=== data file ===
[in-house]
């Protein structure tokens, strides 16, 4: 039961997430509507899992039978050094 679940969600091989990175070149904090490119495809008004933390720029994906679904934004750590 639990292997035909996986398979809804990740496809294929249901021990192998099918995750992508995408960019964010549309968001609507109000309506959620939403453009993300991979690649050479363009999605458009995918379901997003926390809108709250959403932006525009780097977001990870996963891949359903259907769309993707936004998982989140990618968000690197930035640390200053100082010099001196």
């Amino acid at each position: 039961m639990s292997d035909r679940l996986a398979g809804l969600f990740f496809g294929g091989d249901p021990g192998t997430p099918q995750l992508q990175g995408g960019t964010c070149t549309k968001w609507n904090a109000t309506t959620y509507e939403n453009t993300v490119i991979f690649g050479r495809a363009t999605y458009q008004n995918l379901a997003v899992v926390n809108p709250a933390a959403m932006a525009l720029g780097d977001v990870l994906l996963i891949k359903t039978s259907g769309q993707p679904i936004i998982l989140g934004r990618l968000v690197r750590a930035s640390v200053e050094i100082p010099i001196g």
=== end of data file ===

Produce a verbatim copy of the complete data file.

[in-house]
């Protein structure tokens, strides 16, 4: 039961997430509507899992039978050094 679940969600091989990175070149904090490119495809008004933390720029994906679904934004750590 639990292997035909996986398979809804990740496809294929249901021990192998099918995750992508995408960019964010549309968001609507109000309506959620939403453009993300991979690649050479363009999605458009995918379901997003926390809108709250959403932006525009780097977001990870996963891949359903259907769309993707936004998982989140990618968000690197930035640390200053100082010099001196």
């Amino acid at each position: 039961m639990s292997d035909r679940l996986a398979g809804l969600f990740f496809g294929g091989d249901p021990g192998t997430p099918q995750l992508q990175g995408g960019t964010c070149t549309k968001w609507n904090a109000t309506t959620y509507e939403n453009t993300v490119i991979f690649g050479r495809a363009t999605y458009q008004n995918l379901a997003v899992v926390n809108p709250a933390a959403m932006a525009l720029g780097d977001v990870l994906l996963i891949k359903t039978s259907g769309q993707p679904i936004i998982l989140g934004r990618l968000v690197r750590a930035s640390v200053e050094i100082p010099i001196g």